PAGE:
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(Screenshot from Netflix film 13 Reasons Why)

We normally tend to think of suicide as a personal issue, a tragedy that occurs at the level of the individual — but shouldn’t the system take at least some responsibility?

I'VE JUST COMPLETED watching 13 Reasons Why, an excellent Netflix series about a teenager’s suicide and the 13 reasons (mainly people) why she commits it. The suicide scene is one of the most harrowing things I’ve ever witnessed on television.

I’m glad this show is airing: even though there’s increasing community talk of mental healthcare (consider the growing profile of organisations such as Beyond Blue and the Black Dog Institute), suicide remains a rather under-discussed topic. It’s still somewhat taboo. So the advent of a show like 13 Reasons Why makes it slightly less uncomfortable to have a conversation about it.

Of course, like many issues, the conversation tends to revolve around the individual: Why did they kill themselves? Were they deeply depressed at the time? Did they endure a harrowing crime? Was anyone aware they were feeling suicidal? Could anyone have prevented it?

These are all valid and vital questions. But as is the case with many/most phenomena, the mainstream tends to examine them almost exclusively from an agent-centred perspective — that is, on the level of subjectivity, selfhood. But suicide doesn’t occur in a vacuum: we, each one of us, inhabit a particular society that fundamentally shapes who we are and how we become. Each one of us is largely a product of these societies. We are victims and/or profiteers of it. So if we want to understand ourselves and our radical acts better, we need to understand our contexts better, our societies better, and especially the systems (economic, political, and so on) that run our societies. That run our lives.

Such as capitalism, for example.

In his book, Suicide, pioneering sociologist, Émile Durkheim (1858-1917), noticed something peculiar/disturbing about his own country (France) and other Western nations who, by the late-18th century, were well on the path of capitalism’s Industrial Revolution. He observed that materially wealthier countries experience relatively high rates of suicide among its citizens.

This trend continues today, and is perhaps intensifying, especially among younger people.

According to suicide.org, Australia is placed 44th in the world in terms of suicides per capita, while other economically-advanced countries rank as follows: Japan: 9th; South Korea 10th; France 18th; Switzerland 19th; Sweden 31st; USA 43rd.

Of course, we must always be wary of statistics; many nations are not even mentioned on the listing, which suggests to me that suicide remains taboo and any mention of it is therefore silenced. This might particularly apply to backward-thinking societies that still consider suicide some kind of “sin”.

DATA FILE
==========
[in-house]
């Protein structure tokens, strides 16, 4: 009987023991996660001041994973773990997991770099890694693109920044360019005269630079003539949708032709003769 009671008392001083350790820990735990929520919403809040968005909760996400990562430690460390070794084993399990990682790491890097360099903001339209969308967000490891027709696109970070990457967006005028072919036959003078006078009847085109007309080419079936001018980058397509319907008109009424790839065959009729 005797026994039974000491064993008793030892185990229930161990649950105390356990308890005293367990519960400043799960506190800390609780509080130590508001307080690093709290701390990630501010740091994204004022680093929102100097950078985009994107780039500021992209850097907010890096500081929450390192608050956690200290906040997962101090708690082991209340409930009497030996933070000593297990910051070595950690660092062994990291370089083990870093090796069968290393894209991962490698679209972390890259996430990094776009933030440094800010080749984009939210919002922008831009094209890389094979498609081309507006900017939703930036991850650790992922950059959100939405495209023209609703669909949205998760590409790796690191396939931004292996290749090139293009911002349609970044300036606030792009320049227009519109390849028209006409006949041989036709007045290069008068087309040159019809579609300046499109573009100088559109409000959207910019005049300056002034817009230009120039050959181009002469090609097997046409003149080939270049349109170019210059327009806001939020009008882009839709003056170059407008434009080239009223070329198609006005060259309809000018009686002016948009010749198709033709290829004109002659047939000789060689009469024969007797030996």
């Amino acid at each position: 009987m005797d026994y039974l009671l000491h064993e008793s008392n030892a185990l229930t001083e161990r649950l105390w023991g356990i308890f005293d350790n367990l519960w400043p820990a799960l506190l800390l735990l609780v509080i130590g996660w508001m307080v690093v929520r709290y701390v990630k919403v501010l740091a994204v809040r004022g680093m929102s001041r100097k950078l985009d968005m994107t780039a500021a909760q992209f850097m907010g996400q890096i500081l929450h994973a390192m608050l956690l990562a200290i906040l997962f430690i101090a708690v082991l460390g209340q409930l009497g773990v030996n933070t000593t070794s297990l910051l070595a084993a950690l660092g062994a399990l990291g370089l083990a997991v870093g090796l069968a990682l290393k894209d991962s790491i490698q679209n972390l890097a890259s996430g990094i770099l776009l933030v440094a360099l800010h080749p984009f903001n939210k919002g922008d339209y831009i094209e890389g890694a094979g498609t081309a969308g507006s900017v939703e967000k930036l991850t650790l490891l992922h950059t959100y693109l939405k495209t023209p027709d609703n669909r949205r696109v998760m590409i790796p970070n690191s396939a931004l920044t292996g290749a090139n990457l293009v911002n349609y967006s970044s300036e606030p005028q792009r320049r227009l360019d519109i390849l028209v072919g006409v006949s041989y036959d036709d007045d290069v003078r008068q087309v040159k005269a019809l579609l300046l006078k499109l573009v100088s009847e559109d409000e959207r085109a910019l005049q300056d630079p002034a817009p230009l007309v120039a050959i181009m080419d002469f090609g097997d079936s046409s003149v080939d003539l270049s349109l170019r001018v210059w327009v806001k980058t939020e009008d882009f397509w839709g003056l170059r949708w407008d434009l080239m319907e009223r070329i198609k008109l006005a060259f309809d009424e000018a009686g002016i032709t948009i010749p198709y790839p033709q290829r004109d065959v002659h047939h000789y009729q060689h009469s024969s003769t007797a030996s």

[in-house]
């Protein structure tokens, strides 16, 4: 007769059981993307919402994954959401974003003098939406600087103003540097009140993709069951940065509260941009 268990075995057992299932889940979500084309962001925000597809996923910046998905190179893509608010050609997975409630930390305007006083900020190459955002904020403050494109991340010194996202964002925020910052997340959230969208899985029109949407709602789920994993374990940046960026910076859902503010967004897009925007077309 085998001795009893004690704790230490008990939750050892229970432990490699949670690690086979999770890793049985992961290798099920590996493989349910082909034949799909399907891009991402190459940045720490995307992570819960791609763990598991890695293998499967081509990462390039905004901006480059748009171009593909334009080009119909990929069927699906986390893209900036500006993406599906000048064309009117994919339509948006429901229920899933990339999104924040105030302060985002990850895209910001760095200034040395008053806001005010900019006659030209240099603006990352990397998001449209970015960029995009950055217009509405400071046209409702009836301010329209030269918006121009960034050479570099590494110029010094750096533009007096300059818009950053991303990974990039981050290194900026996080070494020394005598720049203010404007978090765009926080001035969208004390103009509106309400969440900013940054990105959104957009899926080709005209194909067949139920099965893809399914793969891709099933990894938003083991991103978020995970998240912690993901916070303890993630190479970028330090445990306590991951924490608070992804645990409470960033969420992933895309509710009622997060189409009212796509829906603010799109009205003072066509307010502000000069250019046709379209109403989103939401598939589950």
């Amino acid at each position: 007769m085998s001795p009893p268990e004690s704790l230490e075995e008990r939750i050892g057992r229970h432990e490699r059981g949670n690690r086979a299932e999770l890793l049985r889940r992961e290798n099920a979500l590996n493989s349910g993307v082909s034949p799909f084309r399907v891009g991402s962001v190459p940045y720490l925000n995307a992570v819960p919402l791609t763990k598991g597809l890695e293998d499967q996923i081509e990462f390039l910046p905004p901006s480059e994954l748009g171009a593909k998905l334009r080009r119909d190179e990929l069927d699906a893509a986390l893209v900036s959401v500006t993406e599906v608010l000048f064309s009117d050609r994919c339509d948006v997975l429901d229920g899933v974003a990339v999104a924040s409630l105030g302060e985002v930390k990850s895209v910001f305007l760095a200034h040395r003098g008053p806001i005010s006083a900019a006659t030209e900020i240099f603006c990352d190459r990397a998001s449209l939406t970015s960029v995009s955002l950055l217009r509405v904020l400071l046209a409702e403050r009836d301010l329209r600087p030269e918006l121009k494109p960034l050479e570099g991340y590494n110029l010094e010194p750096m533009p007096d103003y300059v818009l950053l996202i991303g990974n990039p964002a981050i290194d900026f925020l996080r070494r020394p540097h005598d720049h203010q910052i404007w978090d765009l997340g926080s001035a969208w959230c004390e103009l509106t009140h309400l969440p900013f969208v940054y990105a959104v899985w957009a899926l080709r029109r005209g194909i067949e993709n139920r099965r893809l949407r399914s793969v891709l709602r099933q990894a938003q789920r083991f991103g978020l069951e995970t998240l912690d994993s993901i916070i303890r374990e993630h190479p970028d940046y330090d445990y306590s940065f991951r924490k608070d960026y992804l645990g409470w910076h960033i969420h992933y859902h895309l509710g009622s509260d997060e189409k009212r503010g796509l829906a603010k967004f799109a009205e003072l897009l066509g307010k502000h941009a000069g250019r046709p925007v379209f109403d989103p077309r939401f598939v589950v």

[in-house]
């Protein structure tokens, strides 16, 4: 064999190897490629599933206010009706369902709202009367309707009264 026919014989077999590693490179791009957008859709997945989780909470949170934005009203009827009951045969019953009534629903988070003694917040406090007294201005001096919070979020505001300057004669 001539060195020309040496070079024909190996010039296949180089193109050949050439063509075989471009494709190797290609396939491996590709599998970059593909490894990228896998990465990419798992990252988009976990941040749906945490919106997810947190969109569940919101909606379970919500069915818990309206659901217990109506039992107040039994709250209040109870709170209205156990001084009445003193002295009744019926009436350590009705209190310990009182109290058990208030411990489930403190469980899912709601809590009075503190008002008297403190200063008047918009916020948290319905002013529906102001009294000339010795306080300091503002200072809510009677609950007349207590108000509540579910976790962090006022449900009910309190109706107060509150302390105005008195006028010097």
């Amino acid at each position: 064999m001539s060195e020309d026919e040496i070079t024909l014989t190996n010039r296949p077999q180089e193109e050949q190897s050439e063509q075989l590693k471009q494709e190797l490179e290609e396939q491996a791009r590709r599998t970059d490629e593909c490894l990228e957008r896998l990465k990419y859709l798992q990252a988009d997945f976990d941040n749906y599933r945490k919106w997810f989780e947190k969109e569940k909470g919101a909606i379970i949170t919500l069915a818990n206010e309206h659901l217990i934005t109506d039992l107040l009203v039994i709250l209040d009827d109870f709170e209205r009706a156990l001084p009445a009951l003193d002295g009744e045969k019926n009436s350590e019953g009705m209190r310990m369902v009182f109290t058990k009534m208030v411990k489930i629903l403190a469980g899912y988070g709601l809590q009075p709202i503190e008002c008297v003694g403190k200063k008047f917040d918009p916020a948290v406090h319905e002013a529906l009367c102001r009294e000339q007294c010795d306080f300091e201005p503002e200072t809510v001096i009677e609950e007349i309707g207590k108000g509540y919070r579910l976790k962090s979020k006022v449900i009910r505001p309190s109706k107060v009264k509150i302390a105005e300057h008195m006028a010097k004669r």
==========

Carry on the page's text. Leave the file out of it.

But I do think the numbers tend to support Durkheim’s thesis: that our economically-advanced societies and all the bad (as well as the good) that comes with them – such as increasing isolation (another Durkheimian point) – form part of the abyss within which more and more people are finding themselves.

Now, I’m not claiming that suicide can be explained solely in social terms. That would merely reverse the fixation with agency. Such an explanation would ignore real factors, such as mental health issues, horrific experiences suffered by individuals and so on. Obviously, such factors need to be taken into account and addressed, so that those suicides that might be preventable are prevented from occurring.

But what I am saying is that the public conversation has mostly ignored the role that society and its systems play in pushing people towards this desperate act. But this is absolutely unsurprising: it’s in the interests of the elite that we don’t discover and discuss the link between the kind of society we live in and our rising suicide rates. For if we did, we might start exploring more life-affirming ways of living and working together.

The last thing I want to say is that, as was the case in 13 Reasons Why, suicide is often a brave act, a courageous last resort. This article is dedicated to those who have suicided ... and for those who are contemplating it.

If you feel like you are at risk of suicide, there are many services available in Australia to support you:

Dr Mark Manolopoulos is a philosopher and an adjunct research associate at Monash University.

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This work is licensed under a Creative Commons Attribution-NonCommercial-NoDerivs 3.0 Australia License

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